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Items that particularly stood out are in bold.

[ 2017 | 2016 | 2015 | 2014 |
2013 | 2012 | 2011 | 2010--2006 ]

2018/01

  • The Strange Case of the Alchemist's Daughter. Goss. An entertaining mashup of Dr Jekyll & Mr Hyde, Sherlock Holmes, Frankenstein's monster, Dr Moreau's animals, Van Helsing's vampire hunters, and a litany of other early sci-fi references. Regrettably I couldn't catch all the references, especially on the Dracula side of things of which I am not especially fluent. Many are fairly obscure, like Hawthorne's Rappaccini's Daughter, which has a very prominent highlight here. Personally I'm not interested in this fad genre of trying to impressively reference as much nostalgic material as possible, but this one is readable enough in its own right. The style of the book takes a little getting used to at first, with callouts of fourth-wall breaking meta-dialog as the group of women ostensibly writing this documentary argue about how to write it. The novel also drags a bit at the end, too much expository closure. But it has a solid, interesting plot, and likable enough characters and relationships. A bit more deeply, the author is exploring and making interesting points about the role of women in all these early stories---Goss notes explicitly in the acknowledgements that the initial genesis of the book was thinking about how often the female monsters are anonymously cast aside. So there is more depth to this than some other mashups.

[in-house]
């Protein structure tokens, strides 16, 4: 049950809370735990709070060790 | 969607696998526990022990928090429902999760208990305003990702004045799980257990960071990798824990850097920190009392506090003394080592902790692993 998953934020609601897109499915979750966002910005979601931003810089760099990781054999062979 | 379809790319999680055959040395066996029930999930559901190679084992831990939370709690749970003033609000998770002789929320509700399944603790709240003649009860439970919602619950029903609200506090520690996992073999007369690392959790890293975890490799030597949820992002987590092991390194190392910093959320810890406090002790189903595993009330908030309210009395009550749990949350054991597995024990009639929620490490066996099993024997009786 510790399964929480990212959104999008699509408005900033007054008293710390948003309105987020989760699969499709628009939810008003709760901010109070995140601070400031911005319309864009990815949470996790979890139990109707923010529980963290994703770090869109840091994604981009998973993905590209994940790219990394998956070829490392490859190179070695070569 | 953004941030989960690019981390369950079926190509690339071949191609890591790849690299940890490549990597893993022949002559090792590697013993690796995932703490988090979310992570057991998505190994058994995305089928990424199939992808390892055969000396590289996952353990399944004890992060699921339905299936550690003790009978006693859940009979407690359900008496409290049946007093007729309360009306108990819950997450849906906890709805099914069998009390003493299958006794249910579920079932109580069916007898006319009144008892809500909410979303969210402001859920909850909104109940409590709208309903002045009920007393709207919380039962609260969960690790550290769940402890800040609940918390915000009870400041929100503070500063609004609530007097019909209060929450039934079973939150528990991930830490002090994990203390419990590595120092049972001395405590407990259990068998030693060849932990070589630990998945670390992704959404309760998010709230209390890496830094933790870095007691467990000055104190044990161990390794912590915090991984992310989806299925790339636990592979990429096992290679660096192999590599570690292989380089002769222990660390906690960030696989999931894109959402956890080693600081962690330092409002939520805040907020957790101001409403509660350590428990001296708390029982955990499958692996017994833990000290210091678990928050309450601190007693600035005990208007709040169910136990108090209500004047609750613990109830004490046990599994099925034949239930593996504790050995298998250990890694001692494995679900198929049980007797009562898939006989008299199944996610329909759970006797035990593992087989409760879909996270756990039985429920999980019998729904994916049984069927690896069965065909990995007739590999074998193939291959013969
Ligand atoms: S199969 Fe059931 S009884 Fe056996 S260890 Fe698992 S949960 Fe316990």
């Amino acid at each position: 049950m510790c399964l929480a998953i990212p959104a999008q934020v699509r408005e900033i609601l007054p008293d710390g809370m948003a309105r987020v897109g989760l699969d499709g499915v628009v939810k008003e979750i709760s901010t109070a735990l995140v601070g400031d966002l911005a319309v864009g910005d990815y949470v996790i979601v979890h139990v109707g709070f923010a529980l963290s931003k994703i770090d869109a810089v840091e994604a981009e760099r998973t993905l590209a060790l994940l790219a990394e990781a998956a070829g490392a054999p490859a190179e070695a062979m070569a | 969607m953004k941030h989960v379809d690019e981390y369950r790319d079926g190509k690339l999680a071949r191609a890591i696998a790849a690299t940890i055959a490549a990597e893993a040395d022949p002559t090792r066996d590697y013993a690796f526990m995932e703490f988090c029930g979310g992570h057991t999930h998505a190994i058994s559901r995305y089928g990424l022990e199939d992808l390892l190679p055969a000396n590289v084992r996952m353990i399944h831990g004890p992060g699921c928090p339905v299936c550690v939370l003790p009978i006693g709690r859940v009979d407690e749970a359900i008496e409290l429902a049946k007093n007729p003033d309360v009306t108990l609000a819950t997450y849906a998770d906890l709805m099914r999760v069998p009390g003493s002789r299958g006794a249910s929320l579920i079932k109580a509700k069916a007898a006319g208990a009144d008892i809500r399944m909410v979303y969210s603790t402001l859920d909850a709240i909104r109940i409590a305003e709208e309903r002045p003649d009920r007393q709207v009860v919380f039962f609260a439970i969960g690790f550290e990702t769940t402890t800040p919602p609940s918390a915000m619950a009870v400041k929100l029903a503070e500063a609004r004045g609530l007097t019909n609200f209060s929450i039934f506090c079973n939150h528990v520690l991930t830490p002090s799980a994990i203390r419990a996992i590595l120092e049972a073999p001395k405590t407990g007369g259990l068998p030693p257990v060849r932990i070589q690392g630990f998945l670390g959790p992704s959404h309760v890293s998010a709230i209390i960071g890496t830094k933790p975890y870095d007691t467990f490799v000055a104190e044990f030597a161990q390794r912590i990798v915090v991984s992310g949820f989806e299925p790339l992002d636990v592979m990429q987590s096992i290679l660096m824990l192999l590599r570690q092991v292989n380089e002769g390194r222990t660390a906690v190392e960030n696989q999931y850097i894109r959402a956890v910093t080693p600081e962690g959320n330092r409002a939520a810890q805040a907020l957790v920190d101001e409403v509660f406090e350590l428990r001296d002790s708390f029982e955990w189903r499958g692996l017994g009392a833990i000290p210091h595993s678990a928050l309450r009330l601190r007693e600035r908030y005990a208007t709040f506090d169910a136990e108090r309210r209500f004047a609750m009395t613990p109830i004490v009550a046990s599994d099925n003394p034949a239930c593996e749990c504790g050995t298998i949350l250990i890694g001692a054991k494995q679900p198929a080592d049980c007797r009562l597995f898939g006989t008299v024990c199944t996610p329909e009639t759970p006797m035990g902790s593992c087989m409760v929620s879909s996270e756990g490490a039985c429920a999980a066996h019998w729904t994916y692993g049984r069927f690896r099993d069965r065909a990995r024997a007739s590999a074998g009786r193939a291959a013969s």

• Our Human. Castro. Tor.com short. Second read. This is a good story about a team of bounty hunters tracking down some kind of unspecified war criminal. The basic ideas have really stuck with me since I first read it. Kind of an Apocalypse Now/Heart of Darkness vibe, with more perspective from the natives.
  • Bourbon, Sugar, Grace. Reisman. Tor.com short.
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